Eighty years ago Polish fliers and airborne radar blunt the Luftwaffe assault on Exeter

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  The Luftwaffe launched what proved to be the last sizeable air raid of the Baedeker Blitz on historical towns. Forty or so bombers attacked Exeter killing 136 people and inflicting considerable damage, notably to the cathedral. This would have been worse but for presence of four Beaufighter radar-equipped night-fighters of 307 (Polish) Squadron, City of Lvov, which shot down four of the raiders before they could drop their bombs. It was a daunting loss rate for the attackers (and an impressive success rate for the defenders) and showed that the attrition cost of these chiefly vandalistic operations far outweighed any military value when the Luftwaffe was already hugely over-stretched. It was also an illustration of what radar-equipped fighters could achieve against night bombers and would soon be be inflicting on RAF bombers over Germany. Hitler and Mussolini met at the luxuriously appointed Schloss Klessheim in Austria. The conference consisted mainly of monologues by the Fuehrer, b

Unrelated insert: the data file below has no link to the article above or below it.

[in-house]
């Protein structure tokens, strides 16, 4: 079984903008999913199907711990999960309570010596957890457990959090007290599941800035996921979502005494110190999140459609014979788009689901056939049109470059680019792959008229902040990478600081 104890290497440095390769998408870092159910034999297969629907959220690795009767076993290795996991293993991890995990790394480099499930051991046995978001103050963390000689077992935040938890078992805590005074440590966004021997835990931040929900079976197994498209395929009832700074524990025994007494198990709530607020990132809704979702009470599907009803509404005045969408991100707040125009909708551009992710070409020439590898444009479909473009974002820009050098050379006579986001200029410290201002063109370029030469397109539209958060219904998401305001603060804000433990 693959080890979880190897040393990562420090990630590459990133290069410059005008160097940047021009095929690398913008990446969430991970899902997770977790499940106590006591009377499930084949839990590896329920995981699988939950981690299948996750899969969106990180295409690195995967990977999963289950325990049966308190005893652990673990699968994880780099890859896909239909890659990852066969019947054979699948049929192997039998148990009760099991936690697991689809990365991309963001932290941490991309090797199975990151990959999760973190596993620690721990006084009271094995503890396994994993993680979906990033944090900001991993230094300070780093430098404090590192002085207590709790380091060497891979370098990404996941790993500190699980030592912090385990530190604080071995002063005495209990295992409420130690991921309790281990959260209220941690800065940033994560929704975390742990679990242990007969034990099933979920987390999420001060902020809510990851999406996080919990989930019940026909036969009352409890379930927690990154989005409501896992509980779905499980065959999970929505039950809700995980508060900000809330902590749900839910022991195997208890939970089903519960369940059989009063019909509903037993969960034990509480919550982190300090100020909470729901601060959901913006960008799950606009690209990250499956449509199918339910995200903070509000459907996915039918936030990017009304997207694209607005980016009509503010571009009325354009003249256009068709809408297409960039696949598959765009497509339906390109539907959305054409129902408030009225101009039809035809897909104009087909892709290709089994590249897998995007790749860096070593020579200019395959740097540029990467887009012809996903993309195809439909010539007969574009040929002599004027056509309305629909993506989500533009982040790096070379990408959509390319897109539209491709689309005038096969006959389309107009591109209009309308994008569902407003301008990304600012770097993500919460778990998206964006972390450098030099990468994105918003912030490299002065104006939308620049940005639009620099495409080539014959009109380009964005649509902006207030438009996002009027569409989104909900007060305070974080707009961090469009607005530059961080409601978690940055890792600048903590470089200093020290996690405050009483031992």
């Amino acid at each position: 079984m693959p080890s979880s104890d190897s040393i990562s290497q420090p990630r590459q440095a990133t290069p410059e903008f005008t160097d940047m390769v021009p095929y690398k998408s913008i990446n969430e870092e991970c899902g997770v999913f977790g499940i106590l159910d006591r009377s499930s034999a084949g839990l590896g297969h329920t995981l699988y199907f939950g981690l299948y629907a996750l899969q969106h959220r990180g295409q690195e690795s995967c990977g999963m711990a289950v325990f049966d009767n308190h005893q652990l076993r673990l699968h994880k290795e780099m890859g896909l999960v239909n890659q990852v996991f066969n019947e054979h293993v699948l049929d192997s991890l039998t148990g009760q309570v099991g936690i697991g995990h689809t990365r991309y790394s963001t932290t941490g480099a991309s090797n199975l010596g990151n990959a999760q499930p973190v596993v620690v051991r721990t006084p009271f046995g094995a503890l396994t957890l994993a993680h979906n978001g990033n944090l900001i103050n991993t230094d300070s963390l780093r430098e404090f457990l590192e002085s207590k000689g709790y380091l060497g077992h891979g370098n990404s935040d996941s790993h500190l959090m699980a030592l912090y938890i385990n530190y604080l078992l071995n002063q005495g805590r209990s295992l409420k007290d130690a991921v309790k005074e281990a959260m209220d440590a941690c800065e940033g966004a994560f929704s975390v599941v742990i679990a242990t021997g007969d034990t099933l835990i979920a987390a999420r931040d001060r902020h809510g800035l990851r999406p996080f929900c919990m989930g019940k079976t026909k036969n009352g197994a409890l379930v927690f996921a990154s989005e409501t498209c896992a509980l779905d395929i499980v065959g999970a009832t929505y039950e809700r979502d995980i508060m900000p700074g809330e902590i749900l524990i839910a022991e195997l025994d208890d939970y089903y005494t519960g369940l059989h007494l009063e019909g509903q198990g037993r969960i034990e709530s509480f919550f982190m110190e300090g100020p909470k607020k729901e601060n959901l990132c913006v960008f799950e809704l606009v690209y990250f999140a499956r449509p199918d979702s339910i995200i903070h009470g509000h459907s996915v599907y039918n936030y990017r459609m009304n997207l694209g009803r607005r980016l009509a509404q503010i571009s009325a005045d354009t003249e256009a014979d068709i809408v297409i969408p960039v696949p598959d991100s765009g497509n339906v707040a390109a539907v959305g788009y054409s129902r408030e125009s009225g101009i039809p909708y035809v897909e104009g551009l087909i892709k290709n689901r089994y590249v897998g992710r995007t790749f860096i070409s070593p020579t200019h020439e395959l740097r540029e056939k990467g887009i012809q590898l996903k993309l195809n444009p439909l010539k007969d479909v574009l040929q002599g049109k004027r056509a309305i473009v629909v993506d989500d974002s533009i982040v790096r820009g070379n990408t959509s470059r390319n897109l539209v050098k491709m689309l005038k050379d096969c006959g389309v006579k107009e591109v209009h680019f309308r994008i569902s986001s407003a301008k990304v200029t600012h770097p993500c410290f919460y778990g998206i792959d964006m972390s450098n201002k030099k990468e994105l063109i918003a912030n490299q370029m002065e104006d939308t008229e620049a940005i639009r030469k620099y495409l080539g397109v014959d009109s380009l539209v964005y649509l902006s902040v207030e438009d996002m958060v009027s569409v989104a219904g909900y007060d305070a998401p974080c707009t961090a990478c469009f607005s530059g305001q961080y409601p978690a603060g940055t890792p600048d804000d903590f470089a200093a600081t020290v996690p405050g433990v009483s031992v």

Eighty years ago 'Bert' Harris turns Huns into Vandals

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    Hitler was enraged at the success of RAF Bomber Command under the new forceful leadership of 'Bert' Harris as demonstrated in the  raids on the mediaeval Hansa ports of L ├╝beck and Rostock, which had been devastatingly destructive albeit of little military benefit. He ordered a resumption of air raids on Britain that had been almost discontinued as the Russian campaign absorbed German air strength. The British cities targeted were of historical and cultural, but trivial industrial or military, value. The campaign was known as the Baedecker raids from the tourist guide of the day, but propaganda minister Goebbels was annoyed at the indiscretion which revealed the nature of the plan and insisted they be known as 'reprisal raids': hardly an elevating mission. Exeter, the historic county town of Devon was the first target. Perhaps unconsciously, Harris had realised the RAF's mission as enunciated by its founding spirit Lord Trenchard of a tit-for-tat bombing campaig